Edited by Rolf Wüstenhagen, Jost Hamschmidt, Sanjay Sharma and Mark Starik
In recent years our understanding of corporate sustainability has moved from exploitation to exploration, from corporate environmental management to sustainable entrepreneurship, and from efficiency to innovation. Yet current trends indicate the need for radical innovation via entrepreneurial start-ups or new ventures within existing corporations despite difficulties with the financing and marketing of such efforts. Presenting both conceptual and empirical research, this fascinating book addresses how we can combine environmental and social sustainability with economic sustainability in order to produce innovative new business models.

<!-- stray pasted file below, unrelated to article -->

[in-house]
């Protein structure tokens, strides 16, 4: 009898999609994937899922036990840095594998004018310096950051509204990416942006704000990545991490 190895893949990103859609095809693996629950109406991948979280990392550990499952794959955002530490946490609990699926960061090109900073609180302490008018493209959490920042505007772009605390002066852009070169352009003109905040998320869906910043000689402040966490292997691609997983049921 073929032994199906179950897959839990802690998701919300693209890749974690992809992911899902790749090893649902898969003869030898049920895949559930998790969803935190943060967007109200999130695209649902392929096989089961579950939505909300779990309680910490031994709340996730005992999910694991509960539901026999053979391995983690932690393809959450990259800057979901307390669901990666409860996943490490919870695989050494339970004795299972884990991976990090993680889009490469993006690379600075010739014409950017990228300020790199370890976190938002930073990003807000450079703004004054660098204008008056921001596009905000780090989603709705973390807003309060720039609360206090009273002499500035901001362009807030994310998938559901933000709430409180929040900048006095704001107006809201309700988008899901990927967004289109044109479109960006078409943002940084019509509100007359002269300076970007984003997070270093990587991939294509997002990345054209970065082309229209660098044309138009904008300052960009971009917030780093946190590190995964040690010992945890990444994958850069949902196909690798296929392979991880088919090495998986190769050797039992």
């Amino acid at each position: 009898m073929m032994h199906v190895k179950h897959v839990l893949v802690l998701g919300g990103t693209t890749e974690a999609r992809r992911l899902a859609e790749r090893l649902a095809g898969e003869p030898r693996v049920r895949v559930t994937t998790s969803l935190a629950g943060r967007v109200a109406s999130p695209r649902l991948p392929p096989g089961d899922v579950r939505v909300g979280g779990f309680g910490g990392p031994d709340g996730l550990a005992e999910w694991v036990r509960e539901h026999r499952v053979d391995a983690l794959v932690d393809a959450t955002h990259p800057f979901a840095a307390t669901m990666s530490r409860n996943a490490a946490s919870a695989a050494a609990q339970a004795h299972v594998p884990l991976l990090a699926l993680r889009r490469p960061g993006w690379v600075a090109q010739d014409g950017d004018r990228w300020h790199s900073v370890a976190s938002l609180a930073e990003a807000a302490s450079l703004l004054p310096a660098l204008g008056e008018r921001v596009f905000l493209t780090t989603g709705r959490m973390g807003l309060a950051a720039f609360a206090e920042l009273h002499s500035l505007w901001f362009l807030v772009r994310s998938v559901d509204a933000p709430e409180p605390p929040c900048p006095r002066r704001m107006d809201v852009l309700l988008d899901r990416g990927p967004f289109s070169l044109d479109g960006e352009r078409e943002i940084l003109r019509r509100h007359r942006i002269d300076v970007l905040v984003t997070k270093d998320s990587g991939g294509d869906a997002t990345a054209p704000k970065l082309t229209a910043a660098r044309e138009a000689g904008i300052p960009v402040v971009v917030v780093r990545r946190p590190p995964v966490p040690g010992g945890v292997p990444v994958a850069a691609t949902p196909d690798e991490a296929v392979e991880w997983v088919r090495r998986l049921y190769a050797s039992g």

National Government Interventions in a Global Arena
Edited by Frank Wijen, Kees Zoeteman and Jan Pieters
In the current era of globalisation, national governments are increasingly exposed to international influences which can present many new constraints and opportunities for domestic environmental policies. This comprehensive Handbook pushes the frontiers of theoretical and empirical knowledge, and provides a state-of-the-art examination of the critical effects of globalisation on environmental governance.